HONORING MR. 300, JIM EPLER




Jim Epler was surprised.

As the Top Fuel dragster driven by Justin Ashley exited the Phillips Connect transporter, the former Funny Car star could only put his hands to his face in both shock and emotion. Splattered on the front fender of the dragster was a mural commemorating Epler’s great achievement in drag racing – the first 300-mile-per-hour Funny Car driver, recorded on October 3, 1993 in Topeka, Kan.

Ironically, Ashley wasn’t even born.

Long before Epler, one of the executives at Phillips Connect, knew who Ashley was, the kid from Long Island in New York knew he was Mr. 300.

“Time flies so fast when you get older, and I was still driving the cars back then,” Epler said. “Then to retire in 2001, I thought I’d come back and fly. And barely 20 years passed, and I really got into the business world, and I love marketing, and I love drag racing.

The memories of the day are among his fondest memories.

“In qualifying we did 299.90, and he ran all eight to the finish line, so I could feel it was good,” Epler recalled. “You can’t tell. I can tell the difference between 290 and 299 or 300. But then, in the first round of eliminations, against Gordon Mineo, he made the same move and ran cleanly on eight cylinders.

“I thought he could do 300, but I was surprised – everyone was jumping up and down at the end, holding up three fingers. It was exciting. The first thing I thought of was: ‘ Man, all the errands so my wife and kids weren’t here. That was the one; they weren’t here for that.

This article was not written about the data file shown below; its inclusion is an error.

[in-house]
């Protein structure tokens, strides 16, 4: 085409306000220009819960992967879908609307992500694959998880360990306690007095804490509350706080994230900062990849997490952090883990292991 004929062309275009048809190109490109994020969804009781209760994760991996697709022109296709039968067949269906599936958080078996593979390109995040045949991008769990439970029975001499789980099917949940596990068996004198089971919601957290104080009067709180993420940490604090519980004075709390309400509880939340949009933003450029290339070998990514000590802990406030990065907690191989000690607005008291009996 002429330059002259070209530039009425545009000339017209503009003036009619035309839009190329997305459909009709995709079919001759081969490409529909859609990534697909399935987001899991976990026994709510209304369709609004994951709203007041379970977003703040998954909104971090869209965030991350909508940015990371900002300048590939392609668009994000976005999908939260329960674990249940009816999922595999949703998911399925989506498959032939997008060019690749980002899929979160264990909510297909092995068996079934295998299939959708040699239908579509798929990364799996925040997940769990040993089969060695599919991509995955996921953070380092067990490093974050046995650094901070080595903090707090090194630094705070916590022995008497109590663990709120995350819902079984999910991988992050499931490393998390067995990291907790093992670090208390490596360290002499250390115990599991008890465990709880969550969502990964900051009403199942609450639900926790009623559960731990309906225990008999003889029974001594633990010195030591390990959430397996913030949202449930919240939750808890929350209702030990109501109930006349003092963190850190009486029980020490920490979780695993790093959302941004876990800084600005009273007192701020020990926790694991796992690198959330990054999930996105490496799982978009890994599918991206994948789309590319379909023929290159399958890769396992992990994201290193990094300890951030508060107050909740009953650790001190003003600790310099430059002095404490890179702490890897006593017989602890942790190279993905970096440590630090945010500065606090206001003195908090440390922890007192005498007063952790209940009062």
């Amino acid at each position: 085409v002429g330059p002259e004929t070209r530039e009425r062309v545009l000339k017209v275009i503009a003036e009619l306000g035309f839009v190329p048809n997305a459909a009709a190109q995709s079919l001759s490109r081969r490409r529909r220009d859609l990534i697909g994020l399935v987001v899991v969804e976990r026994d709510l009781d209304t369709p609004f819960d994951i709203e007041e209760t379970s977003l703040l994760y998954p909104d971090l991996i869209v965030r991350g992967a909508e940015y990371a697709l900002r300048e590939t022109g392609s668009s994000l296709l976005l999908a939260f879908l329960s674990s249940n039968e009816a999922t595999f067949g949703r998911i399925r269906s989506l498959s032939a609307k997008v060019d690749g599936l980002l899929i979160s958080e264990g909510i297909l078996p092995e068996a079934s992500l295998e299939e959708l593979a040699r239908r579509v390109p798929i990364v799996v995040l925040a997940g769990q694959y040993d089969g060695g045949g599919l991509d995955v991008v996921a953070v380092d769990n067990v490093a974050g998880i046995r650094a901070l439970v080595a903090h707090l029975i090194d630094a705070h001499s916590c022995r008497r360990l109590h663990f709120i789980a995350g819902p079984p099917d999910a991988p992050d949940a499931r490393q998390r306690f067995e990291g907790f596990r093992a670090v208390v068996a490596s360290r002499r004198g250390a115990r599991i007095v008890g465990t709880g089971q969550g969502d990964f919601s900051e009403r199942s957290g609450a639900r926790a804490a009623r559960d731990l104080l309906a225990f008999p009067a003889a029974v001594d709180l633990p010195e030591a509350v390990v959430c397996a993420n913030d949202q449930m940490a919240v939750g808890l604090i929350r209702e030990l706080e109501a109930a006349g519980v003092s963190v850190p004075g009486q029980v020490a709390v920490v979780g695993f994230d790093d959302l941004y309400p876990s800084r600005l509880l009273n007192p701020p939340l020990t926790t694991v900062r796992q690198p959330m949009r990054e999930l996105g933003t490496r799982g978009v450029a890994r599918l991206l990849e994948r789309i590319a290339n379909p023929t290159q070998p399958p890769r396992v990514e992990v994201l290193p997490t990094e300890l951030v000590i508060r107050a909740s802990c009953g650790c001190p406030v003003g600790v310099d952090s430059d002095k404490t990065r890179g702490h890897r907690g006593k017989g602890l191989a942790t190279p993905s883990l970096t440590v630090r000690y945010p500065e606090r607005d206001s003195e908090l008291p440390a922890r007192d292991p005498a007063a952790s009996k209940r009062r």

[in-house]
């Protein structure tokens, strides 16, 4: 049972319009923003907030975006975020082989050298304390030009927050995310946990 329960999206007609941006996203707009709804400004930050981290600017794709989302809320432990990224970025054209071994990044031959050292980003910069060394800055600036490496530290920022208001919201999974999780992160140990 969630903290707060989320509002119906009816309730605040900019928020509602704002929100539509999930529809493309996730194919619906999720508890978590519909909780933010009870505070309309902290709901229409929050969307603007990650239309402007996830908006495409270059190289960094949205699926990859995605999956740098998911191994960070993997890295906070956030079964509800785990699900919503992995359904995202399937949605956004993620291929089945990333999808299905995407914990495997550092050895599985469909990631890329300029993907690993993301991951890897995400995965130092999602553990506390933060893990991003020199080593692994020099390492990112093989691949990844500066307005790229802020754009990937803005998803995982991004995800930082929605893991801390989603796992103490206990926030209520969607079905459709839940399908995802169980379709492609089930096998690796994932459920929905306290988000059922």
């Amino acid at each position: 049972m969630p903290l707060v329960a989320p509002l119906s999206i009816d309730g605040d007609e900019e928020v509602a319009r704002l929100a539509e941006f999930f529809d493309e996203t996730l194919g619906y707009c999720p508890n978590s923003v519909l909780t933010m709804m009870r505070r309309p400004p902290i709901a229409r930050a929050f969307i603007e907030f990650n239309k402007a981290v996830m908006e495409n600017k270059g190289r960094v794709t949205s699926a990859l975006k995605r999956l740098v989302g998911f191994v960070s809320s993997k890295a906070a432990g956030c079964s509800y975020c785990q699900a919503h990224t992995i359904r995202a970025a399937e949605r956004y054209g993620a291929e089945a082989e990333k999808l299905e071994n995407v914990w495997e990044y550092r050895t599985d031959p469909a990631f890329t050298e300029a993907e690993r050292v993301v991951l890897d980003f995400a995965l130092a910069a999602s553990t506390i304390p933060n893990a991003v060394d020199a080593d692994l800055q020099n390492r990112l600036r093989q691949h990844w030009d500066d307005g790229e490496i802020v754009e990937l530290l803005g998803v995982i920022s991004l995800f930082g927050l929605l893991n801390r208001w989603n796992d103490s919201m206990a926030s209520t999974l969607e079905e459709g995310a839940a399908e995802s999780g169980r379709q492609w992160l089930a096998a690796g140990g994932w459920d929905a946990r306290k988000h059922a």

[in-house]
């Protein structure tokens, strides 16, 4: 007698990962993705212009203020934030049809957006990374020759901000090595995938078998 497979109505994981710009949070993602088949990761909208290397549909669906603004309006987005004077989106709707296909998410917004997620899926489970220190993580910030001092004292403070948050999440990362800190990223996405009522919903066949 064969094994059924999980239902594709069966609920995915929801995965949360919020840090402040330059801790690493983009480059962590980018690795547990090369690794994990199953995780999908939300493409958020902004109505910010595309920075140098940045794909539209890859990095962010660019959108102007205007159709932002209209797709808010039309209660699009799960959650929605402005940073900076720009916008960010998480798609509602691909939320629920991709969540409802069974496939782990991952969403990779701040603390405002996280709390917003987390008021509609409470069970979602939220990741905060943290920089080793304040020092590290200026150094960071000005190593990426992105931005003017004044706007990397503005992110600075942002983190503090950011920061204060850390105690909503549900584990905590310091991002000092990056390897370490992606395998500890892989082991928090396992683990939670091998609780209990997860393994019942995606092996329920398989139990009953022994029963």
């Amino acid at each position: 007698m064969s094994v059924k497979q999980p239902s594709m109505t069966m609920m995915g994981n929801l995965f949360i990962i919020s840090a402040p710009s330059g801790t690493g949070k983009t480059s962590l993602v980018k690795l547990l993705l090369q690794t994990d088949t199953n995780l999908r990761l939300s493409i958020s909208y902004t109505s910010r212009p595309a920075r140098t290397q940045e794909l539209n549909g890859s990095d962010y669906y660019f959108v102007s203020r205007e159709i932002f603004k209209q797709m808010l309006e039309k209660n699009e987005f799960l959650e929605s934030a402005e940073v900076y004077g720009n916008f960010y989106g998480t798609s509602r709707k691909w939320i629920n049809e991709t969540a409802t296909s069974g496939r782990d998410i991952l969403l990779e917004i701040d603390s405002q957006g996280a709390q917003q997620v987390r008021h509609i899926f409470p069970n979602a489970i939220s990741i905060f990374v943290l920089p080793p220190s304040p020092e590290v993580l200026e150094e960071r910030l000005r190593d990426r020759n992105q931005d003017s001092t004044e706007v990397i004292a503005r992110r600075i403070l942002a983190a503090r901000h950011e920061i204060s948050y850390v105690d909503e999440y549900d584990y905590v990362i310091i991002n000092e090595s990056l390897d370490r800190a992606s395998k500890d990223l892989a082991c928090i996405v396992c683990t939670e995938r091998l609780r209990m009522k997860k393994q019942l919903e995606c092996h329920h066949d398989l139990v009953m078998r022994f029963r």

Epler also loves knowing that there are people like second-generation drag racer Ashley who recognize the accomplishments of those who paved the way for her generation.

“I’ve had an appreciation in history for drivers who have done it in the past and helped bring the sport to where it is today,” Ashley said. “I knew Jim from his 300 mph race, and I also knew him from the business side and the innovative side he took when he came to NHRA as a business owner.”

Epler is impressed that the kid remembered his place in drag racing history, given what he considered to be one of his biggest shortcomings.

“One of the things I was really not good at was self-promotion,” Epler said. “Kenny Bernstein was so much better at promoting himself, speed king and all that. I was never good at promoting myself. And it was like Dave McClelland had found this Mr. 300, and it stuck. I use it in business; I just haven’t promoted it as much as I should have.

Right now there is another 300 mph milestone about to be conquered. No nitro rider has run more than 300 in the eighth mile in NHRA nitro races.

Epler confirmed an ongoing plan to create a club much like the Slick 50 300 MPH club he joined in 1993 as the ninth member. Interestingly enough, only Epler and Hoffman earned a spot in the 16-car
club.

“Nobody bought a Funny Car would go to 300,” Epler said. “I hated that there was never a Funny Car 300 Club back then, and that’s because no one thought a Funny Car was going to hit 300. I guess we showed them.”

And Friday in Topeka, Ashley showed Epler that this was not a forgotten stage.




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